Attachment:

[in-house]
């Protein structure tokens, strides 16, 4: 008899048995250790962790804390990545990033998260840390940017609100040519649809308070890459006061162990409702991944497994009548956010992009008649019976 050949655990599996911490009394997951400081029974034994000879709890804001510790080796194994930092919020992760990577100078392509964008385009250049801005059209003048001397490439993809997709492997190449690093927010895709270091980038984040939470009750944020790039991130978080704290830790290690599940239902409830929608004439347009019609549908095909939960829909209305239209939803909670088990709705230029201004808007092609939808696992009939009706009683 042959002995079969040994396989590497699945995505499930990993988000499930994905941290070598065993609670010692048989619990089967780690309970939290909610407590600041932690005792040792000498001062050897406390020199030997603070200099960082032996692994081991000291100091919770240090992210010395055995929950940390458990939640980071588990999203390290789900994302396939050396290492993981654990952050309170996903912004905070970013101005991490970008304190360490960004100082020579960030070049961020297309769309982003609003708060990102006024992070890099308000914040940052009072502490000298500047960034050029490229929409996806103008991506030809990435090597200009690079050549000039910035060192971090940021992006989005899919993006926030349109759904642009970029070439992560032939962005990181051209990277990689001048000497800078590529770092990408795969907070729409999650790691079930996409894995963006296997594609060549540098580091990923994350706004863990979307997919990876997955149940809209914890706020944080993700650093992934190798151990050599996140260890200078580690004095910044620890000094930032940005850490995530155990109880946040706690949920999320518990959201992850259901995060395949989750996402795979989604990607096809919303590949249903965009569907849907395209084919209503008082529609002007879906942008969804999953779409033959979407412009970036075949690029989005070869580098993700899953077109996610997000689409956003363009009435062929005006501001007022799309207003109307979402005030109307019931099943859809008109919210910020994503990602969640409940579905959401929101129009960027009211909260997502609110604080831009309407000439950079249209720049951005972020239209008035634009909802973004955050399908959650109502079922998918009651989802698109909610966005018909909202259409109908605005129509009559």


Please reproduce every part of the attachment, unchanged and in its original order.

[in-house]
């Protein structure tokens, strides 16, 4: 008899048995250790962790804390990545990033998260840390940017609100040519649809308070890459006061162990409702991944497994009548956010992009008649019976 050949655990599996911490009394997951400081029974034994000879709890804001510790080796194994930092919020992760990577100078392509964008385009250049801005059209003048001397490439993809997709492997190449690093927010895709270091980038984040939470009750944020790039991130978080704290830790290690599940239902409830929608004439347009019609549908095909939960829909209305239209939803909670088990709705230029201004808007092609939808696992009939009706009683 042959002995079969040994396989590497699945995505499930990993988000499930994905941290070598065993609670010692048989619990089967780690309970939290909610407590600041932690005792040792000498001062050897406390020199030997603070200099960082032996692994081991000291100091919770240090992210010395055995929950940390458990939640980071588990999203390290789900994302396939050396290492993981654990952050309170996903912004905070970013101005991490970008304190360490960004100082020579960030070049961020297309769309982003609003708060990102006024992070890099308000914040940052009072502490000298500047960034050029490229929409996806103008991506030809990435090597200009690079050549000039910035060192971090940021992006989005899919993006926030349109759904642009970029070439992560032939962005990181051209990277990689001048000497800078590529770092990408795969907070729409999650790691079930996409894995963006296997594609060549540098580091990923994350706004863990979307997919990876997955149940809209914890706020944080993700650093992934190798151990050599996140260890200078580690004095910044620890000094930032940005850490995530155990109880946040706690949920999320518990959201992850259901995060395949989750996402795979989604990607096809919303590949249903965009569907849907395209084919209503008082529609002007879906942008969804999953779409033959979407412009970036075949690029989005070869580098993700899953077109996610997000689409956003363009009435062929005006501001007022799309207003109307979402005030109307019931099943859809008109919210910020994503990602969640409940579905959401929101129009960027009211909260997502609110604080831009309407000439950079249209720049951005972020239209008035634009909802973004955050399908959650109502079922998918009651989802698109909610966005018909909202259409109908605005129509009559």